Abu Dhabi: Because of its relatively young population, the emirate of Abu Dhabi currently has a major opportunity to develop its health-care industry, a senior health official said in the capital yesterday.

Unlike many communities in the western world that are now facing increasingly ageing populations, the average age of residents in the emirate is 28 years, revealed Zaid Al Siksek, chief executive officer of the Health Authority Abu Dhabi (Haad).

"We are therefore working to develop the ‘ecosystem' for a robust health-care industry that includes accurate information about patients and medical providers, as well as access to various health-care services. Thereafter, we will focus on enhancing the level of human capital among medical professionals in the emirate so that we are prepared for a time when the population begins to age," Al Siksek said.

Effective measure

He was speaking at the 2nd World Healthcare Congress Middle East 2011, which kicked off in the capital yesterday. It is being held under the patronage of General Shaikh Mohammad Bin Zayed Al Nahyan, Abu Dhabi Crown Prince and Deputy Supreme Commander of the UAE Armed Forces.

The three-day congress organised by Haad and the Abu Dhabi Tourism Authority is expected to attract 600 medical professionals and investors, and will focus on spearheading medical innovation and investment in the emirate.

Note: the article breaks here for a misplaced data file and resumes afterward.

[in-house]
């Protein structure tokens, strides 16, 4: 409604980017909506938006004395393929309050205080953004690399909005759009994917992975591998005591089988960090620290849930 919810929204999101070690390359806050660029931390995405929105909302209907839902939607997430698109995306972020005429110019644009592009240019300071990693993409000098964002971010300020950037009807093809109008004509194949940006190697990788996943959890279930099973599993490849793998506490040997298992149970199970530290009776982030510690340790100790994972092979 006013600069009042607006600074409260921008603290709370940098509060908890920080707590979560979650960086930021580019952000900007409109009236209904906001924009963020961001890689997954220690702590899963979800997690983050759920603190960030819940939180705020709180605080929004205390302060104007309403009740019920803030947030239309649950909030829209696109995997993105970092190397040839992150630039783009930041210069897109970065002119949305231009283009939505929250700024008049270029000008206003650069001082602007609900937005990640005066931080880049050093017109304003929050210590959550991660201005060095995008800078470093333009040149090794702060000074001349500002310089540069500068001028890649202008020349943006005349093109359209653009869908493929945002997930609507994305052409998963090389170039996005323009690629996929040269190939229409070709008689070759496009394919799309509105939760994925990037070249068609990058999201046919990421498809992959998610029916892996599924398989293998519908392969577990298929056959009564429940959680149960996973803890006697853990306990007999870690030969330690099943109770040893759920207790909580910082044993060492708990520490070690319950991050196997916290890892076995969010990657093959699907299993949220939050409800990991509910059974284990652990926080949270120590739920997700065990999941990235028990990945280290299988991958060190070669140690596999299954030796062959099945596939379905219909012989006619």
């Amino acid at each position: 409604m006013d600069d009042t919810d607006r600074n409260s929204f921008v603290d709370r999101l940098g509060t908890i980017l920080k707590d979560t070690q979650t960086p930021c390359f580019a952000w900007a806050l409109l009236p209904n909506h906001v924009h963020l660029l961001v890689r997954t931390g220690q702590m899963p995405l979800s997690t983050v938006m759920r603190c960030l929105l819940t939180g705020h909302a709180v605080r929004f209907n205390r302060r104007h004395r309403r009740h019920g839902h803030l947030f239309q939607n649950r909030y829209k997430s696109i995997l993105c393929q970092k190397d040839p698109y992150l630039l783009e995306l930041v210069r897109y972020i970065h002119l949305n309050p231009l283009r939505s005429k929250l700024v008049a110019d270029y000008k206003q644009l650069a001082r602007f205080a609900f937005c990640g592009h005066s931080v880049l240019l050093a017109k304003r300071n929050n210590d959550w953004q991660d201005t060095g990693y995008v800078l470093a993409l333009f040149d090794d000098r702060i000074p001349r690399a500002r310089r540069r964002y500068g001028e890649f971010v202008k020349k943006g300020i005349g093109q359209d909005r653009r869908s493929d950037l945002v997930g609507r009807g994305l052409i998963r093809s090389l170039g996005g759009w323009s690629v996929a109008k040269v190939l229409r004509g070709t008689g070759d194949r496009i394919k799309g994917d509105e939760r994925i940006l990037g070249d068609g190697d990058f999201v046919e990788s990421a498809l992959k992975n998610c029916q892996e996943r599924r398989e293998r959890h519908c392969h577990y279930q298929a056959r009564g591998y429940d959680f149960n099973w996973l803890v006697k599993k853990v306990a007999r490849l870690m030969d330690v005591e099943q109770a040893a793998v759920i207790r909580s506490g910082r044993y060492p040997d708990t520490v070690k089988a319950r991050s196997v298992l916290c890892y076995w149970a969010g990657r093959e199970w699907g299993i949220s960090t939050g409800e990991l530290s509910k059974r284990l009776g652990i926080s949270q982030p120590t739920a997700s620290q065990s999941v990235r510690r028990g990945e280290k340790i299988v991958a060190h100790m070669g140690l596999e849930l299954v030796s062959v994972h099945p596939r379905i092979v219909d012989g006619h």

Among some of the key topics of discussion was the impact of the global economic crisis on the health-care sector growth.

"As an effective measure for controlling costs and improving long-term well-being of residents, the emirate of Abu Dhabi is paying particular attention to its public health and prevention programmes that help control the spread of non-communicable diseases like diabetes," Al Siksek said.

Experts at the conference also called for decisions based on accurate data, and highlighted how many nations in the Middle East and North Africa (Mena) region still lacked sufficient data on disease incidence and health-care spending.

Capacity needs

Laila Al Jasmi, chief executive officer of health policy and strategy at the Dubai Health Authority (DHA), said the DHA was collecting information on Dubai's health-care capacity needs.

"We want to determine exactly how much is being spent on health care, and find out which medical services are in demand across private medical facilities. This kind of data will help direct future policy," she added.